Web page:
A school district in a polygamous town plans to buy a group of buildings in order to deal with a recent influx of students.
Court documents show that the Colorado City, Ariz., School District has arranged to buy two buildings from the United Effort Plan, a multi-million dollar trust formerly controlled by the Fundamentalist Church of Jesus Christ of Latter-Day Saints. The sale is the result of discussion between the school district and Salt Lake City accountant Bruce Wisan, whom a judge appointed in 2005 to oversee the trust.
The sale includes two former school buildings, each for a price of $200,000, as well as a third building the school district is already leasing for $30,000. The more expensive buildings have been vacant, expect for domesticated goats seen grazing in the school yards.
The total $430,000 will be turned over to Wisan and held in an interest-bearing account. Attorney Jeffery Shields, who represents Wisan, said the buildings are located in downtown Colorado City in an area that gives residents easy access.
"It’s right in the heart of the community," he said.
Colorado City School District Superintendent/Principal Carol Timpson said the new buildings will serve about 225 first, second and third grade students. The school district currently houses all grades in one facility, which reached capacity this year. According to Timpson, the district had a total of 560 during the 2012-2013, up from about 475 the previous year.
Timpson attributed the enrollment increases to a growing population and people returning to the community after having left during the recession.
"We have a lot of transition with people having to move for jobs," she explained. "And we have a few from home schools that have increased our numbers."
Also, in recent years, hundreds of of FLDS members have stopped following church President Warren Jeffs, who forbid education outside the home.
About 50 percent of the students in the school district come from the Centennial Park, Ariz., community, just down the highway from Colorado City, Timpson said. Another 30 percent come from Colorado City, with others hailing from nearby Cane Beds and Hildale, Utah. None of the students are active members of the FLDS church, Timpson added.
Wisan spoke positively of the sale, saying it would help the community to have an independent, secular and centrally located school. Education also is one of the purposes of the UEP, Wisan said, and the sale will help fulfill that purpose.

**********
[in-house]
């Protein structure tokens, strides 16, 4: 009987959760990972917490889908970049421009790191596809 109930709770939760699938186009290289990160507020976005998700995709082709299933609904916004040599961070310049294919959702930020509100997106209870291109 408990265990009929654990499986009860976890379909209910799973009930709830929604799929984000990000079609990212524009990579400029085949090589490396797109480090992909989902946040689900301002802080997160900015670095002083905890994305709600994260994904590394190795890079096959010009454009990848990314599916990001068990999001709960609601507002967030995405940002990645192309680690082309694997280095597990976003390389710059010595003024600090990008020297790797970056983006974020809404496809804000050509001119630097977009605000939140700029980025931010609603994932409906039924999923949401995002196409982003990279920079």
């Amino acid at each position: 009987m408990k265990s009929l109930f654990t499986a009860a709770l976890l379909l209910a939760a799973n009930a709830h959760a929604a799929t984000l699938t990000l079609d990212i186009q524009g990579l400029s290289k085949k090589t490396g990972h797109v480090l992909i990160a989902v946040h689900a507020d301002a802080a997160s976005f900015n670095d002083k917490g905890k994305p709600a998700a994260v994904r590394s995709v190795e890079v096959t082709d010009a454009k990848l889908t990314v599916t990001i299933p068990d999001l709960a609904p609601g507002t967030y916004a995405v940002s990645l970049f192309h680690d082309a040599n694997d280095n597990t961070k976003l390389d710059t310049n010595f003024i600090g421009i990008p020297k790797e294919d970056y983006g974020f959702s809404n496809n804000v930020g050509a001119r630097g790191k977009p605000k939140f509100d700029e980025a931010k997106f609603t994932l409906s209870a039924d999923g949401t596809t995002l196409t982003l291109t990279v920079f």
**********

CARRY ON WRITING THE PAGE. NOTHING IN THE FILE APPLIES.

"It’s just a win win," he added.
Court documents show that the property was appraised at a value of approximately $625,000. Shields said the lower purchase price — which a judge approved last week during a hearing — was agreed on because the school needs the buildings and because there were no other potential buyers. Shields also pointed out that the appraised value was based on comparisons to properties in more populous areas such as St. George, Utah, where real estate is in greater demand.
"There is no real market in Hildale and Colorado City," Shields added.
Shields and Wisan both said they had no immediately plans for the money, though Wisan added that it could be used to pay back the state of Utah. In March, lawmakers agreed to give Wisan’s office a total of $5.6 million to cover years of unpaid work on the UEP case. Wisan is required to pay back most of that money with funds raised from the UEP.
The property sale and school expansion also comes during a time of relative stability for the school district, which was taken over by the state in late 2005. The district spent nearly three years in receivership after the Arizona Attorney General’s Office made allegations of mismanagement and misuse of public funds among school officials. At that time, the school district was staffed by members of the FLDS church.
The district left receivership in 2008 with a new administration and other changes. No criminal charges were ever filed.
Shields said Wisan’s office also plans to move forward with other sales of UEP property in the near future. No homes will be sold, he explained, but commercial and agricultural land such as Harker Farms could be sold within weeks.